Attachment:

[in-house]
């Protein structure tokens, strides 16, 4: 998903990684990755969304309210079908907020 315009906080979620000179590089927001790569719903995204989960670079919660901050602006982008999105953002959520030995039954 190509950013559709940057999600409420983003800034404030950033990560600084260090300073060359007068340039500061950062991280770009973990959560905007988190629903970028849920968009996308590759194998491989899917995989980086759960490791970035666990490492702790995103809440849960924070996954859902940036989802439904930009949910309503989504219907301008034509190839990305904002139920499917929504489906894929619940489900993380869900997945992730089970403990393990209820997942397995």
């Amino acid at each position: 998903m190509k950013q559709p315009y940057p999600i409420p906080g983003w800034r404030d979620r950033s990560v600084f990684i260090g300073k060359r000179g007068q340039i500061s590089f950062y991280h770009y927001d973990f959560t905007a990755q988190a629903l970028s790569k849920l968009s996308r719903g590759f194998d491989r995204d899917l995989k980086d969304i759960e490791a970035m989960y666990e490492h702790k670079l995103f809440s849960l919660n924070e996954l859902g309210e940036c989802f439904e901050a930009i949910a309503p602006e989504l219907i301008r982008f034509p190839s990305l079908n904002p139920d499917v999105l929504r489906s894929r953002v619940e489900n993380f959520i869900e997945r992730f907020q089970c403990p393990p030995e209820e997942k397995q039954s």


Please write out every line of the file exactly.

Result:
[in-house]
């Protein structure tokens, strides 16, 4: 998903990684990755969304309210079908907020 315009906080979620000179590089927001790569719903995204989960670079919660901050602006982008999105953002959520030995039954 190509950013559709940057999600409420983003800034404030950033990560600084260090300073060359007068340039500061950062991280770009973990959560905007988190629903970028849920968009996308590759194998491989899917995989980086759960490791970035666990490492702790995103809440849960924070996954859902940036989802439904930009949910309503989504219907301008034509190839990305904002139920499917929504489906894929619940489900993380869900997945992730089970403990393990209820997942397995």
């Amino acid at each position: 998903m190509k950013q559709p315009y940057p999600i409420p906080g983003w800034r404030d979620r950033s990560v600084f990684i260090g300073k060359r000179g007068q340039i500061s590089f950062y991280h770009y927001d973990f959560t905007a990755q988190a629903l970028s790569k849920l968009s996308r719903g590759f194998d491989r995204d899917l995989k980086d969304i759960e490791a970035m989960y666990e490492h702790k670079l995103f809440s849960l919660n924070e996954l859902g309210e940036c989802f439904e901050a930009i949910a309503p602006e989504l219907i301008r982008f034509p190839s990305l079908n904002p139920d499917v999105l929504r489906s894929r953002v619940e489900n993380f959520i869900e997945r992730f907020q089970c403990p393990p030995e209820e997942k397995q039954s």